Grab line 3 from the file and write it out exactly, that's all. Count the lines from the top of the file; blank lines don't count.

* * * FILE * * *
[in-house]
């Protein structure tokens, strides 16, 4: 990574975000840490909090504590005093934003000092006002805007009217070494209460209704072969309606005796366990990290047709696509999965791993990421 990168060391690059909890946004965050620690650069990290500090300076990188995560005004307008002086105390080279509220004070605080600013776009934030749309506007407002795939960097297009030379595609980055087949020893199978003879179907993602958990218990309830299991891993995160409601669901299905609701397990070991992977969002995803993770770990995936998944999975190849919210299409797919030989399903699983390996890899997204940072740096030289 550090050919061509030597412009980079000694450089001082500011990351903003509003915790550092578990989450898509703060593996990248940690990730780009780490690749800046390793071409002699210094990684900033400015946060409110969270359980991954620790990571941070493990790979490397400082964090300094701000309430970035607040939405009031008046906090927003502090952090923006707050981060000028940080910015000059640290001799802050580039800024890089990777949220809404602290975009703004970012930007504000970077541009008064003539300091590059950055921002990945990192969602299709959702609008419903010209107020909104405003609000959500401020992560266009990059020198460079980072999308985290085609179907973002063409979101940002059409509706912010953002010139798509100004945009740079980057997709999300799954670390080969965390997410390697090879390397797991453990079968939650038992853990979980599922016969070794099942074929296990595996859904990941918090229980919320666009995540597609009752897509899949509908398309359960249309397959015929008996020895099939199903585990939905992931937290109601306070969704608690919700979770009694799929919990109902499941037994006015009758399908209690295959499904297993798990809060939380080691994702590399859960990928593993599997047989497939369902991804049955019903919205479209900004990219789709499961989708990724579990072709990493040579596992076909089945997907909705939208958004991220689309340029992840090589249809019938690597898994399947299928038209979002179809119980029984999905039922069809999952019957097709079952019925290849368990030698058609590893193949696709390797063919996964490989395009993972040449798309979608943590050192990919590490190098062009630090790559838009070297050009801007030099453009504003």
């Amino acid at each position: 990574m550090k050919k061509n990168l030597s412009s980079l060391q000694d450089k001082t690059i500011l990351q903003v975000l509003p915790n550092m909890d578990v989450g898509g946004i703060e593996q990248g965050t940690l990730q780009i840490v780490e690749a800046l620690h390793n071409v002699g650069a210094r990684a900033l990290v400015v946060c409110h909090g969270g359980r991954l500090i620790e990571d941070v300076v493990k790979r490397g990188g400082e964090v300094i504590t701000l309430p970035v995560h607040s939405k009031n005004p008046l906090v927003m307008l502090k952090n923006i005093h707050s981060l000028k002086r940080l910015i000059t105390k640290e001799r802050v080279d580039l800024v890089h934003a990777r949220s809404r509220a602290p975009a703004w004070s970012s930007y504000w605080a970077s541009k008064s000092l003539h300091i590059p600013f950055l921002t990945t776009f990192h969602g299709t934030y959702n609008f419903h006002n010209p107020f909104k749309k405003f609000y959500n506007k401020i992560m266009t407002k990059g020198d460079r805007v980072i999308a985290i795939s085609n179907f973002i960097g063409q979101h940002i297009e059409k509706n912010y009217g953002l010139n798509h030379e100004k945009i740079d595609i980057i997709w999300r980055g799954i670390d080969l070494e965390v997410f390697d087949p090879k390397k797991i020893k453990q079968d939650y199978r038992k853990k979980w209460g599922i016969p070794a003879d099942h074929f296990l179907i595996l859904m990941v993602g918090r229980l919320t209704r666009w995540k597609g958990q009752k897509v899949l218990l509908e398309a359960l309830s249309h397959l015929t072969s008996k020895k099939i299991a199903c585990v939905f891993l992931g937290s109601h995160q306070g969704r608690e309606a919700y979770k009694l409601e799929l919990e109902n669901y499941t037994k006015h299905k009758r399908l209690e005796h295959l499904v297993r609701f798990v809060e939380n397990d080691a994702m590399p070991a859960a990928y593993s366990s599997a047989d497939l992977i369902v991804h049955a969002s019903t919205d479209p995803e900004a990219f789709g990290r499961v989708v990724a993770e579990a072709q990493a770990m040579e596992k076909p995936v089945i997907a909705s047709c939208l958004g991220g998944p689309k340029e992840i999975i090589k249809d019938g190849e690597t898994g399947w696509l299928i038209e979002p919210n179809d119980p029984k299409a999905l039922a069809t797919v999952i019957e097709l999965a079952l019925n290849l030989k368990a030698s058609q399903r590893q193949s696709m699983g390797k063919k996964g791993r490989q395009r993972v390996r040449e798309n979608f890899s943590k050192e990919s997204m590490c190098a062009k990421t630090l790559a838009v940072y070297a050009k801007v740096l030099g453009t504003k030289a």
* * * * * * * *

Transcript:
């Amino acid at each position: 990574m550090k050919k061509n990168l030597s412009s980079l060391q000694d450089k001082t690059i500011l990351q903003v975000l509003p915790n550092m909890d578990v989450g898509g946004i703060e593996q990248g965050t940690l990730q780009i840490v780490e690749a800046l620690h390793n071409v002699g650069a210094r990684a900033l990290v400015v946060c409110h909090g969270g359980r991954l500090i620790e990571d941070v300076v493990k790979r490397g990188g400082e964090v300094i504590t701000l309430p970035v995560h607040s939405k009031n005004p008046l906090v927003m307008l502090k952090n923006i005093h707050s981060l000028k002086r940080l910015i000059t105390k640290e001799r802050v080279d580039l800024v890089h934003a990777r949220s809404r509220a602290p975009a703004w004070s970012s930007y504000w605080a970077s541009k008064s000092l003539h300091i590059p600013f950055l921002t990945t776009f990192h969602g299709t934030y959702n609008f419903h006002n010209p107020f909104k749309k405003f609000y959500n506007k401020i992560m266009t407002k990059g020198d460079r805007v980072i999308a985290i795939s085609n179907f973002i960097g063409q979101h940002i297009e059409k509706n912010y009217g953002l010139n798509h030379e100004k945009i740079d595609i980057i997709w999300r980055g799954i670390d080969l070494e965390v997410f390697d087949p090879k390397k797991i020893k453990q079968d939650y199978r038992k853990k979980w209460g599922i016969p070794a003879d099942h074929f296990l179907i595996l859904m990941v993602g918090r229980l919320t209704r666009w995540k597609g958990q009752k897509v899949l218990l509908e398309a359960l309830s249309h397959l015929t072969s008996k020895k099939i299991a199903c585990v939905f891993l992931g937290s109601h995160q306070g969704r608690e309606a919700y979770k009694l409601e799929l919990e109902n669901y499941t037994k006015h299905k009758r399908l209690e005796h295959l499904v297993r609701f798990v809060e939380n397990d080691a994702m590399p070991a859960a990928y593993s366990s599997a047989d497939l992977i369902v991804h049955a969002s019903t919205d479209p995803e900004a990219f789709g990290r499961v989708v990724a993770e579990a072709q990493a770990m040579e596992k076909p995936v089945i997907a909705s047709c939208l958004g991220g998944p689309k340029e992840i999975i090589k249809d019938g190849e690597t898994g399947w696509l299928i038209e979002p919210n179809d119980p029984k299409a999905l039922a069809t797919v999952i019957e097709l999965a079952l019925n290849l030989k368990a030698s058609q399903r590893q193949s696709m699983g390797k063919k996964g791993r490989q395009r993972v390996r040449e798309n979608f890899s943590k050192e990919s997204m590490c190098a062009k990421t630090l790559a838009v940072y070297a050009k801007v740096l030099g453009t504003k030289a």